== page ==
Preferred response of the East Asian summer monsoon to local and non-local anthropogenic sulphur dioxide emissions
Dong, B., Sutton, R. T., Highwood, E. J. and Wilcox, L. J. (2016) Preferred response of the East Asian summer monsoon to local and non-local anthropogenic sulphur dioxide emissions. Climate Dynamics, 46 (5). pp. 1733-1751. ISSN 1432-0894
To link to this article DOI: 10.1007/s00382-015-2671-5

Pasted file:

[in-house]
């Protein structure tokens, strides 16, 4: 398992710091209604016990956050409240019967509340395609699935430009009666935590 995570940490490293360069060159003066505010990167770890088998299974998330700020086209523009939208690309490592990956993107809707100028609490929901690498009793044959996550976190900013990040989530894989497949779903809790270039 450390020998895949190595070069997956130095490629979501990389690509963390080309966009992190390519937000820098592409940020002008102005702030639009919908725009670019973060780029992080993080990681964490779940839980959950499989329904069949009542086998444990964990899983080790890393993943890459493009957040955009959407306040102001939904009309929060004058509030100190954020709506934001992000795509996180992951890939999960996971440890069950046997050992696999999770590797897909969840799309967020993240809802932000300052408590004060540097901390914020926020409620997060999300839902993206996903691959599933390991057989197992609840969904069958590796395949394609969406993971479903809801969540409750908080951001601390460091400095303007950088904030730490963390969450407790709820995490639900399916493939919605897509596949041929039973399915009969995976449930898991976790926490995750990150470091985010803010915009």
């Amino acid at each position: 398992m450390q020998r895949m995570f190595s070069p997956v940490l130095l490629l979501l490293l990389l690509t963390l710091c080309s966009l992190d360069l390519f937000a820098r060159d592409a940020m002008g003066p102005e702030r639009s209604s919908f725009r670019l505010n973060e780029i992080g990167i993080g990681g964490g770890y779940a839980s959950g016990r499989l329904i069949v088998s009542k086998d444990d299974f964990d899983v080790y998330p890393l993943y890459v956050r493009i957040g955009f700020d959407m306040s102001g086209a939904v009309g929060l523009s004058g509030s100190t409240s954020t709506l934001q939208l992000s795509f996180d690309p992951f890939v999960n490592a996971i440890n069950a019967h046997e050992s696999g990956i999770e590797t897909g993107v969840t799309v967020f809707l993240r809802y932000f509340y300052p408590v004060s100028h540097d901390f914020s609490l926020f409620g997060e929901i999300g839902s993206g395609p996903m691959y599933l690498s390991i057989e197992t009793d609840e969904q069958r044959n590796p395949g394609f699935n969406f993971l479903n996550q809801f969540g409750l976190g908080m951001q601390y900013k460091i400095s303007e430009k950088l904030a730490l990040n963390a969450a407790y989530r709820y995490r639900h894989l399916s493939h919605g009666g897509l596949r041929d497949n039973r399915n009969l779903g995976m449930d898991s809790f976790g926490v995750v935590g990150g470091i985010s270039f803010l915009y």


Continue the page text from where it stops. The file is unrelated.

In this study, the atmospheric component of a state-of-the-art climate model (HadGEM2-ES) that includes earth system components such as interactive chemistry and eight species of tropospheric aerosols considering aerosol direct, indirect, and semi-direct effects, has been used to investigate the impacts of local and non-local emissions of anthropogenic sulphur dioxide on the East Asian summer monsoon (EASM). The study focuses on the fast responses (including land surface feedbacks, but without sea surface temperature feedbacks) to sudden changes in emissions from Asia and Europe. The initial responses, over days 1–40, to Asian and European emissions show large differences. The response to Asian emissions involves a direct impact on the sulphate burden over Asia, with immediate consequences for the shortwave energy budget through aerosol–radiation and aerosol–cloud interactions. These changes lead to cooling of East Asia and a weakening of the EASM. In contrast, European emissions have no significant impact on the sulphate burden over Asia, but they induce mid-tropospheric cooling and drying over the European sector. Subsequently, however, this cold and dry anomaly is advected into Asia, where it induces atmospheric and surface feedbacks over Asia and the Western North Pacific (WNP), which also weaken the EASM. In spite of very different perturbations to the local aerosol burden in response to Asian and European sulphur dioxide emissions, the large scale pattern of changes in land–sea thermal contrast, atmospheric circulation and local precipitation over East Asia from days 40 onward exhibits similar structures, indicating a preferred response, and suggesting that emissions from both regions likely contributed to the observed weakening of the EASM. Cooling and drying of the troposphere over Asia, together with warming and moistening over the WNP, reduces the land–sea thermal contrast between the Asian continent and surrounding oceans. This leads to high sea level pressure (SLP) anomalies over Asia and low SLP anomalies over the WNP, associated with a weakened EASM. In response to emissions from both regions warming and moistening over the WNP plays an important role and determines the time scale of the response.